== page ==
- Before the amendments, the Law stated that an award was unenforceable if the tribunal did not comply with “the law”, without stating which law. Arguments could be made that “the law” referred to Kazakh law, the governing law of the contract, the lex arbitri or the law where the award was made (if different from the lex arbitri). The changes clarify that the law to be complied with is the law of the place where the arbitration was held.
While it would be rare for awards to be invalidated because they had been made possible by a criminal offence, it would be much more common for arbitration agreements not to state their governing law. Many arbitration agreements would fall into this category, with most seeming to assume they are governed by the law applicable to the contract. Removal of this ground of refusal to recognise is a significant step in giving parties confidence their awards will be enforced, in turn encouraging foreign parties to transact with Kazakh parties and agree to arbitration. The same could be said of clarification of “the law” with which the award must comply.
- Revocation of State Party’s Consent
Unlike the position before the amendments, under Article 8.10 a state party cannot now revoke its consent to arbitration. A state party is a state body or an entity in which the state has 50% ownership or more. Under Article 8.10, state parties must obtain the consent of the “authorised body” of their relevant industry to enter into an arbitration agreement. Formerly there was no preclusion on the authorised body revoking its consent at any time; however the 2019 amendments now state in article 8.10 that the consent is irrevocable.
Foreign parties must have been cautious in dealing with state parties before the amendments, not knowing whether the state party would adhere to the arbitration agreement or the foreigner be forced into domestic court proceedings. Again, this change heightens confidence in dealing with state parties and agreeing to arbitration.
Viewed overall, the amendments make transactions with Kazakh parties more attractive to foreigners knowing that they can choose a foreign governing law, their arbitration agreements are more likely to be upheld, they do not have to know and comply with obscure technical requirements, and that awards have a greater chance of being recognised and enforced.
On his appointment as Chief Justice of the AIFC Court, Lord Woolf said:
“[The President] wants the world to see English common law being applied in this country and not just in the capital, but to radiate throughout society in years to come as an example of how business should be done and justice done.”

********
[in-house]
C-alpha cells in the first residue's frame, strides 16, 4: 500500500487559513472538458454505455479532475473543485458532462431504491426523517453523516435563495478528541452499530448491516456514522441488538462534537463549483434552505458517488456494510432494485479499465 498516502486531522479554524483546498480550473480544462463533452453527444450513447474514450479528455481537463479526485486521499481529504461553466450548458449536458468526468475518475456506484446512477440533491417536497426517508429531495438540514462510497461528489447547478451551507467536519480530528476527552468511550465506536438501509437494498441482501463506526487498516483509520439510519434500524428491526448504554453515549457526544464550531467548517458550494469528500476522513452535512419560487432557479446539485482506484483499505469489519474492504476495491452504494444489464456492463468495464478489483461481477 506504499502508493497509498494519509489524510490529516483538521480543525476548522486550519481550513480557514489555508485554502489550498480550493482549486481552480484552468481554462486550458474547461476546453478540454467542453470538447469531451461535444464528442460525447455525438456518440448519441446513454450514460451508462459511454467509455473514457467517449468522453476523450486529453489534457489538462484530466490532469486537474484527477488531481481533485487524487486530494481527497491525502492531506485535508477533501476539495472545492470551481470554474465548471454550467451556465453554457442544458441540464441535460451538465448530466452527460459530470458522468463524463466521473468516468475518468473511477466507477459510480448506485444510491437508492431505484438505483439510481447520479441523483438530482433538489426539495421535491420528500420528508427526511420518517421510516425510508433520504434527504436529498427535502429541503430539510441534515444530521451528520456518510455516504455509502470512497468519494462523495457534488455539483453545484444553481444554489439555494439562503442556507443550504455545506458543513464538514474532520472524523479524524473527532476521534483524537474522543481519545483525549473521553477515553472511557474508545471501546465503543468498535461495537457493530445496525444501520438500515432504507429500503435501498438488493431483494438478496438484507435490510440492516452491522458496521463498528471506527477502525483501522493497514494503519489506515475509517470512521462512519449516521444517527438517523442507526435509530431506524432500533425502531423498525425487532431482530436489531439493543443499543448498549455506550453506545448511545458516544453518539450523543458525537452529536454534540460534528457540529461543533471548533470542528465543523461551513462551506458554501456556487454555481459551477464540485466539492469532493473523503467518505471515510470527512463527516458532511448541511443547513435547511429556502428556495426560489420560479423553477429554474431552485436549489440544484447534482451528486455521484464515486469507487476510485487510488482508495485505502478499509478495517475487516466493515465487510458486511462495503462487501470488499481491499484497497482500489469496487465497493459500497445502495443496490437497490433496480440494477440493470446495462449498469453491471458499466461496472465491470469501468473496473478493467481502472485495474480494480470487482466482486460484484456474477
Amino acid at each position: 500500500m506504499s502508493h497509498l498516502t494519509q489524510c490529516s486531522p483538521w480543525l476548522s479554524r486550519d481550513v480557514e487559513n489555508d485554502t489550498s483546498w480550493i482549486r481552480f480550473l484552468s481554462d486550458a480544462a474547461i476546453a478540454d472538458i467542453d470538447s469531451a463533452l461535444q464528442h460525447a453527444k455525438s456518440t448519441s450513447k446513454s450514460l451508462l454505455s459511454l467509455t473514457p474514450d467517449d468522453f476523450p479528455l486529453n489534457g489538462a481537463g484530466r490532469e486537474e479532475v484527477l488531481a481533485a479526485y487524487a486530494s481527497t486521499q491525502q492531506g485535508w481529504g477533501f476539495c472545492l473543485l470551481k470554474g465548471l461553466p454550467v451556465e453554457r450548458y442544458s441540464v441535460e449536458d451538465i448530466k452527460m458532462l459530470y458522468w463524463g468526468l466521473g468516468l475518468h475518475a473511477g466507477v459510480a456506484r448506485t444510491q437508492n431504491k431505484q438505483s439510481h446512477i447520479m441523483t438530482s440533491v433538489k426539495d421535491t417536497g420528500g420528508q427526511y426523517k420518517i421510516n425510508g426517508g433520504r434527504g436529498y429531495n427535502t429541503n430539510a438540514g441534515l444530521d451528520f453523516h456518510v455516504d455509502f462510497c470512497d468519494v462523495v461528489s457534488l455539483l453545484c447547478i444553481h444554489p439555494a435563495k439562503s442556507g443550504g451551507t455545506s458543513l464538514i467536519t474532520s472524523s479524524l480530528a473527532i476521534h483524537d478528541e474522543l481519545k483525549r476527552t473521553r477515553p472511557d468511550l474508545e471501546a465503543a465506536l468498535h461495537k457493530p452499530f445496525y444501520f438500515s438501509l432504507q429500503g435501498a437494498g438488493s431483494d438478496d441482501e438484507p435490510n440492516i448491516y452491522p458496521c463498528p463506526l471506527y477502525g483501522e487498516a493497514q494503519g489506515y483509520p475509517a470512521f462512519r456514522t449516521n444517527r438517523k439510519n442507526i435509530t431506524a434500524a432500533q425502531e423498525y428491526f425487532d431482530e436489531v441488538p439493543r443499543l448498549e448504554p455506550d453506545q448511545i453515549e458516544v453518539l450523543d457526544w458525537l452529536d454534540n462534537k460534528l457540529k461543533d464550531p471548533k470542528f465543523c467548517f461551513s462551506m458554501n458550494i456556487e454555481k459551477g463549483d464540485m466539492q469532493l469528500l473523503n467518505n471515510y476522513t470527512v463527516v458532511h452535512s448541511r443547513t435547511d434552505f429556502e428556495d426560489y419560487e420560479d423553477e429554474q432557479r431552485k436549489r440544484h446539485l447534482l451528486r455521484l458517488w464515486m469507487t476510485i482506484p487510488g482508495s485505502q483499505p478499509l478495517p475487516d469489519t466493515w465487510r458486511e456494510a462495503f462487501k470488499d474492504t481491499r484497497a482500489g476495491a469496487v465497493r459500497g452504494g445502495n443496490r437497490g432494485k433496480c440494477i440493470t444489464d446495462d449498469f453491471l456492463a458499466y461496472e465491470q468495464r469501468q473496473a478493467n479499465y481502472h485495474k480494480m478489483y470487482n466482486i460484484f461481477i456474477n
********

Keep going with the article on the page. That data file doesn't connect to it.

The IAC and the amendments to the Law can be seen as part of that vision, not just promoting arbitration but also the common law, both with the ultimate aim of increasing business in the country and diversifying the economy.
Central Asia generally is seeing a move towards institutionalising and modernising arbitration as part of efforts to improve access to justice and the general investment environment. Kazakhstan is the largest country in Central Asia with vast oil, uranium and other mineral resources. Its efforts to attract trade through developing its laws and arbitration are likely to be mimicked by other countries in the region. Not only might the common law radiate through Kazakh society, but modern arbitration laws and rules might radiate through the region.
In November 2018 Uzbekistan resolved to establish the Tashkent International Arbitration Centre under the Chamber of Commerce and Industry of Uzbekistan to promote arbitration and investment (past coverage of that development available here).
Kyrgyzstan proposes to institutionalize arbitration as a mechanism for improving the access to justice as reported in this blog in Arbitration in Kyrgyzstan: Evolution and Next Steps Ahead.
In 2016 Turkmenistan adopted the International Commercial Arbitration Law based on the UNCITRAL Model Law but is not a party to the New York Convention on the Recognition and Enforcement of Foreign Arbitral Awards – see in this blog Law of Foreign Arbitration in Turkmenistan: An Introduction.
Tajikistan has also ratified the New York Convention with a reservation that it would not be applied to differences related to immovable property, a restriction which may impose significant limitations on the utility of arbitration in infrastructure disputes.
Further modernisation of arbitration law, institutions and rules can be expected across the region as countries vie for foreign investment and seek to diversify their economies.
References [ + ]
|1.||↑||A Myburgh and J Paniagua, Does International Commercial Arbitration promote Foreign Direct Investment?, The Journal of Law and Economics 59(3):597-627 August 2016.|
|2.||↑||Daniel Berkowitz, Johannes Moenius & Katharina Pistor, Legal Institutions and International Trade Flows, 26 Mich. J. Int’l L. 163 (2004), 177.|